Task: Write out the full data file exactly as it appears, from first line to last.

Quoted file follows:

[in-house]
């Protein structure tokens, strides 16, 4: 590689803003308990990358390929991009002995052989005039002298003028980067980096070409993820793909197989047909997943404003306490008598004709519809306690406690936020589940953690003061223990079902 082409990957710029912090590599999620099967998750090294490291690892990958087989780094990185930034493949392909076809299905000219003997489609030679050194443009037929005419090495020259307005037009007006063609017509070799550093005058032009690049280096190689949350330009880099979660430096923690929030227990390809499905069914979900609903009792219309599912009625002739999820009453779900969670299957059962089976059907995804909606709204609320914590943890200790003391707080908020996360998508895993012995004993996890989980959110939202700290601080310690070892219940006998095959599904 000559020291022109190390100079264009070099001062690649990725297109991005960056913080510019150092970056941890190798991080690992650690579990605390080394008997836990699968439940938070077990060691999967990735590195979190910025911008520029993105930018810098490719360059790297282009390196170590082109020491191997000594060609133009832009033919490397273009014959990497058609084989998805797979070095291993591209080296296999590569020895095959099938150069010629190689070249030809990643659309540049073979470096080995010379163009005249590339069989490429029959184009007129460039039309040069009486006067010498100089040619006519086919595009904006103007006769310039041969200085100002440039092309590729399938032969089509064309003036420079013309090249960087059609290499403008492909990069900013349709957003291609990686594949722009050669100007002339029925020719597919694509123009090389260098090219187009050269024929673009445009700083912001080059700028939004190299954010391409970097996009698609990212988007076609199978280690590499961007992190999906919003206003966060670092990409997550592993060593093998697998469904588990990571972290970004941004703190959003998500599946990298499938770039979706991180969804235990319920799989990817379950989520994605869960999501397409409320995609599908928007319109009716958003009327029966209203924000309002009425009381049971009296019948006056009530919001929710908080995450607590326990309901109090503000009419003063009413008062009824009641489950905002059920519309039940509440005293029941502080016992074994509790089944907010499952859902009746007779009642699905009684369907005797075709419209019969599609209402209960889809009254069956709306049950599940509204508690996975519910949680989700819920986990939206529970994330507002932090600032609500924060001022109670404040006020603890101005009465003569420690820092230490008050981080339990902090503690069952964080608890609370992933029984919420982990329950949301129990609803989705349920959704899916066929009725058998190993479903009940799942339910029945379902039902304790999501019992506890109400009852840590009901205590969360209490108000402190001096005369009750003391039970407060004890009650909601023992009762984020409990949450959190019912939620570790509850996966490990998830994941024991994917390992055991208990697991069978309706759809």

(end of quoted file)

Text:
[in-house]
């Protein structure tokens, strides 16, 4: 590689803003308990990358390929991009002995052989005039002298003028980067980096070409993820793909197989047909997943404003306490008598004709519809306690406690936020589940953690003061223990079902 082409990957710029912090590599999620099967998750090294490291690892990958087989780094990185930034493949392909076809299905000219003997489609030679050194443009037929005419090495020259307005037009007006063609017509070799550093005058032009690049280096190689949350330009880099979660430096923690929030227990390809499905069914979900609903009792219309599912009625002739999820009453779900969670299957059962089976059907995804909606709204609320914590943890200790003391707080908020996360998508895993012995004993996890989980959110939202700290601080310690070892219940006998095959599904 000559020291022109190390100079264009070099001062690649990725297109991005960056913080510019150092970056941890190798991080690992650690579990605390080394008997836990699968439940938070077990060691999967990735590195979190910025911008520029993105930018810098490719360059790297282009390196170590082109020491191997000594060609133009832009033919490397273009014959990497058609084989998805797979070095291993591209080296296999590569020895095959099938150069010629190689070249030809990643659309540049073979470096080995010379163009005249590339069989490429029959184009007129460039039309040069009486006067010498100089040619006519086919595009904006103007006769310039041969200085100002440039092309590729399938032969089509064309003036420079013309090249960087059609290499403008492909990069900013349709957003291609990686594949722009050669100007002339029925020719597919694509123009090389260098090219187009050269024929673009445009700083912001080059700028939004190299954010391409970097996009698609990212988007076609199978280690590499961007992190999906919003206003966060670092990409997550592993060593093998697998469904588990990571972290970004941004703190959003998500599946990298499938770039979706991180969804235990319920799989990817379950989520994605869960999501397409409320995609599908928007319109009716958003009327029966209203924000309002009425009381049971009296019948006056009530919001929710908080995450607590326990309901109090503000009419003063009413008062009824009641489950905002059920519309039940509440005293029941502080016992074994509790089944907010499952859902009746007779009642699905009684369907005797075709419209019969599609209402209960889809009254069956709306049950599940509204508690996975519910949680989700819920986990939206529970994330507002932090600032609500924060001022109670404040006020603890101005009465003569420690820092230490008050981080339990902090503690069952964080608890609370992933029984919420982990329950949301129990609803989705349920959704899916066929009725058998190993479903009940799942339910029945379902039902304790999501019992506890109400009852840590009901205590969360209490108000402190001096005369009750003391039970407060004890009650909601023992009762984020409990949450959190019912939620570790509850996966490990998830994941024991994917390992055991208990697991069978309706759809």